Monday, October 15, 2018

Garden Bloggers Bloom Day - October 2018

Was it really as long ago as June that I last blogged?! Yikes! Well I'm back this month for Bloom Day, with a report on my flowers for October.

First up, in the Northwest Territory, is the Beach Daisy,  Erigeron glaucus, still pushing out some blooms.
Keeping it company, color-wise, is a big-box aster,  Symphyotrichum novi-belgii, I picked up last year. It got tall and flopped over while I was away for three weeks but it's still a wonderful fluff of purple in the garden. Next year I'll stake it.
I'm not sure if this is Cyclamen coum or C. hederifolium. Whichever it is, the foliage is as charming as the blooms.

My summer splurge on a bougainvillea has rewarded me for months. It just keeps blooming!
After a haircut in late August, the Catmint, Nepeta racemosa 'Walker's Low', paid me (and the pollinators) back by having a second flush of bloom.

I bought two Kangaroo Paws, Anigozanthos 'Bush Ranger' early in summer; they have bloomed non-stop and they show no signs of quitting anytime soon.

These Pyracantha 'Mohave' berries are as exciting to me as any flowers; every year since we planted them in 2008, they have suffered from fireblight and formed no berries. I'm guessing our drier spring made the difference this year, since moisture is a factor in the spread of fireblight.

The last fiery flowers of Echinacea 'Sombrero Red'.

Monardella macrantha 'Marian Sampson' hanging in with some last blooms.

Agastache 'Acapulco Orange' is past its prime, but still flowering. Since I never water this plant, it's hard to be too critical of its looks.

Of course this is not a flower, but the turning leaves of Fothergilla 'Mt. Airy' are a fabulous color in the garden.

Abutilon megapotamicum keeps on keeping on.

Every year, it's a race between Tetrapanax papyrifer 'Steroidal Giant' blooms and a cold snap. Is this the year we'll have blossoms?

Just beginning: Fatsia japonica flowers.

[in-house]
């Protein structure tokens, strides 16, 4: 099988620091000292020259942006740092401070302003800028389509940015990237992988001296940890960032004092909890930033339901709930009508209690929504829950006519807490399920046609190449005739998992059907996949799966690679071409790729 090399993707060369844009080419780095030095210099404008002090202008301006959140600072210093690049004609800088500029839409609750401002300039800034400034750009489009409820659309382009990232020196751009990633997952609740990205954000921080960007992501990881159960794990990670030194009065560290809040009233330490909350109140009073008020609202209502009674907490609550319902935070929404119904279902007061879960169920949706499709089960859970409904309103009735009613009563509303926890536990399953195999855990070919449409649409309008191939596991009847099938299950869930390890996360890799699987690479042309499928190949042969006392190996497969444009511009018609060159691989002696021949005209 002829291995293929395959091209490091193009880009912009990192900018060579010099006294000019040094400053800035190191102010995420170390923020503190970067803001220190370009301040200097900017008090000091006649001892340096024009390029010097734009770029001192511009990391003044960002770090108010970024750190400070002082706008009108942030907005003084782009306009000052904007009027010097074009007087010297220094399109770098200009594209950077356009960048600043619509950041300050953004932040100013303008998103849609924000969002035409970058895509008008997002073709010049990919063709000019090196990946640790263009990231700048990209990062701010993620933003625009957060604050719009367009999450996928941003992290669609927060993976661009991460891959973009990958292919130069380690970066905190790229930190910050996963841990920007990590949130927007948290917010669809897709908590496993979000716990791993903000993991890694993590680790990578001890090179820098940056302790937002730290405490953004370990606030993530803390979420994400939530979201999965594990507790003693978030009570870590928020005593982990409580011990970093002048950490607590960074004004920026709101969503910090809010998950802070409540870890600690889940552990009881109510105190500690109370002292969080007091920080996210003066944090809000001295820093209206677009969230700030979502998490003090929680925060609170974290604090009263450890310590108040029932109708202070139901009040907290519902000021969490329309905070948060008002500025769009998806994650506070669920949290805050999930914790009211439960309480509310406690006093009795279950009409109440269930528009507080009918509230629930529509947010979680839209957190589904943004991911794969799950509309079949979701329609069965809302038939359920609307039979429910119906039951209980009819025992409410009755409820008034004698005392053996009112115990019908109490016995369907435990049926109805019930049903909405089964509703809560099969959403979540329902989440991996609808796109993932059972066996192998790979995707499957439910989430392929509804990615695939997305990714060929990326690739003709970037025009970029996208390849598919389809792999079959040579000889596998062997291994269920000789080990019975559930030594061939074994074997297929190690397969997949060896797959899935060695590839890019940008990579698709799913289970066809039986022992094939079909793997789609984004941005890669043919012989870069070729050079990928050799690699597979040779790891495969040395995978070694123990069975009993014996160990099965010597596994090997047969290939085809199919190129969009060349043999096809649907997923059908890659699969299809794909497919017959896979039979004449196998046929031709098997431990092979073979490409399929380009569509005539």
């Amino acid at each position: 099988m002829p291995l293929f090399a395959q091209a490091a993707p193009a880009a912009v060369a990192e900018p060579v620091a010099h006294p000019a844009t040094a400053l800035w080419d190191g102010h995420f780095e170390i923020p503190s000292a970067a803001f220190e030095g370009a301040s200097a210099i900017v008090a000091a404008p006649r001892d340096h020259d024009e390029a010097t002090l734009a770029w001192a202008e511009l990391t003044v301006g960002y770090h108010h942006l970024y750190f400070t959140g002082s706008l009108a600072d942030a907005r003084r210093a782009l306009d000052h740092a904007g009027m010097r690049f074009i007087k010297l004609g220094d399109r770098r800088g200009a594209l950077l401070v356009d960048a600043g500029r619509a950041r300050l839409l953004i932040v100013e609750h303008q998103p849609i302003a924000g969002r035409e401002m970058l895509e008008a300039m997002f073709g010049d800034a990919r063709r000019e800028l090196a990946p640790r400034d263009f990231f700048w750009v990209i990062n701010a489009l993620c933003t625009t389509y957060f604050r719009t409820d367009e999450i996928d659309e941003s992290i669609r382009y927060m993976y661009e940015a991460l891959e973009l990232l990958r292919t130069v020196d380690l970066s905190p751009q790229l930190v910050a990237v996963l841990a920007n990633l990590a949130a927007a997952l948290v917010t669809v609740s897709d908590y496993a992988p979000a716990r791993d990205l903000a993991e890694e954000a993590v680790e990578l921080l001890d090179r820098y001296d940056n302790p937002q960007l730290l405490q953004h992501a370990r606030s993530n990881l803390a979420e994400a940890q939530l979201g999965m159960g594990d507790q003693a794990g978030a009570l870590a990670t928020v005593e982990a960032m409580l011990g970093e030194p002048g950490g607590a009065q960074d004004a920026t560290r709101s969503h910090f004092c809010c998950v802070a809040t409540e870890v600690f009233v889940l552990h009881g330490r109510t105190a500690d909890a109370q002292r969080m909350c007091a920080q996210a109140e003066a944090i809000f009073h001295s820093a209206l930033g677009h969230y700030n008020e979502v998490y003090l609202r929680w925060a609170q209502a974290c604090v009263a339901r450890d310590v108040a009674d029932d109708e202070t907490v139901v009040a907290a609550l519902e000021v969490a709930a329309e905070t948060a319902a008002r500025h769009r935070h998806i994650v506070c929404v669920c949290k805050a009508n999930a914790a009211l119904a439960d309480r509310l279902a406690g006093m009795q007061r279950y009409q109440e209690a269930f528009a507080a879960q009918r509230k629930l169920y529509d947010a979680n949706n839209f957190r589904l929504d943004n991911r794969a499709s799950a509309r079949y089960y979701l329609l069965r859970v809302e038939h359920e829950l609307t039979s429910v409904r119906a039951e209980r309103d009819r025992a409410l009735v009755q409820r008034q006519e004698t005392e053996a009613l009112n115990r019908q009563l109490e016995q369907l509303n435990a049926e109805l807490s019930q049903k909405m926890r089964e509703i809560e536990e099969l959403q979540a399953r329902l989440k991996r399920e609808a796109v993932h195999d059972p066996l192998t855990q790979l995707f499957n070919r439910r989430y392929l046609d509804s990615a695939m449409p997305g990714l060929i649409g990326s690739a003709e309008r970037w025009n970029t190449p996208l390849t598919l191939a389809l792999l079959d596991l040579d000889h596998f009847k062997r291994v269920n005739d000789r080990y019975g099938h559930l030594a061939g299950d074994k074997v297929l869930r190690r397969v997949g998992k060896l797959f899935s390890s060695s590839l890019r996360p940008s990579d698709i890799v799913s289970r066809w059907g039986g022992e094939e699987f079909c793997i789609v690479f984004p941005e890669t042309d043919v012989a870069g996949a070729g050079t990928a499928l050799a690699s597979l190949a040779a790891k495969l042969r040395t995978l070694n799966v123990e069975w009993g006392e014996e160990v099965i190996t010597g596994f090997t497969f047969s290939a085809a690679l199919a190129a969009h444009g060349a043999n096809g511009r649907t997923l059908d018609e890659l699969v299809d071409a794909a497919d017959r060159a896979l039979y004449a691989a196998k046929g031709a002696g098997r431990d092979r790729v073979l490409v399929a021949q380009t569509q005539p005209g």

Mahonia 'Soft Caress' is brightening up the space under a Trachycarpus palm.

And last, they don't look like much from here, but the fading blooms on Lagerstroemia 'Natchez' are still peppering the deck with tiny florets and making me happy.
Bloom Day is hosted on the 15th of each month by Carol at May Dreams Gardens. Click over to see more blooms from all over.

Happy Bloom Day!

Friday, June 15, 2018

Garden Bloggers Bloom Day - June 2018

It's Bloom Day, that time of the month when we celebrate the flowers in our gardens. It's been a bit "Junuary" around these parts (though we are predicted to get temps in the low 90s next week) so most of the flowers haven't been stressed by sun. But they haven't come on as quickly as in some past years, either. Here's what's blooming at Longview Ranch today:

The dark coral blooms of Sphearalcea 'Newleaze Coral' look huge in this image but they are each only about the size of a dime.

In other red news, Callistemon 'Woodlander's Hardy Red' is putting on a show and feeding our local Anna's hummer.


Nepeta 'Walkers Low' is charming the bumble bees.

Eremuris struggle in my garden, because I'm stingy with water. Only this yellow one reliably returns to bloom.

I'm trying Allium caeruleum this year. The flower heads are quite small, but I like the color. Many are needed for a good effect so I guess I'll be buying more this fall - and planting them closer together.

Cypella herbertii looks like Tigridia but I think it's even more elegant. It also blooms in late spring rather than late summer.

Dianthus barbatus 'Green Ball' is exactly that. Crazy!

The NOID olive seems to be blooming happily.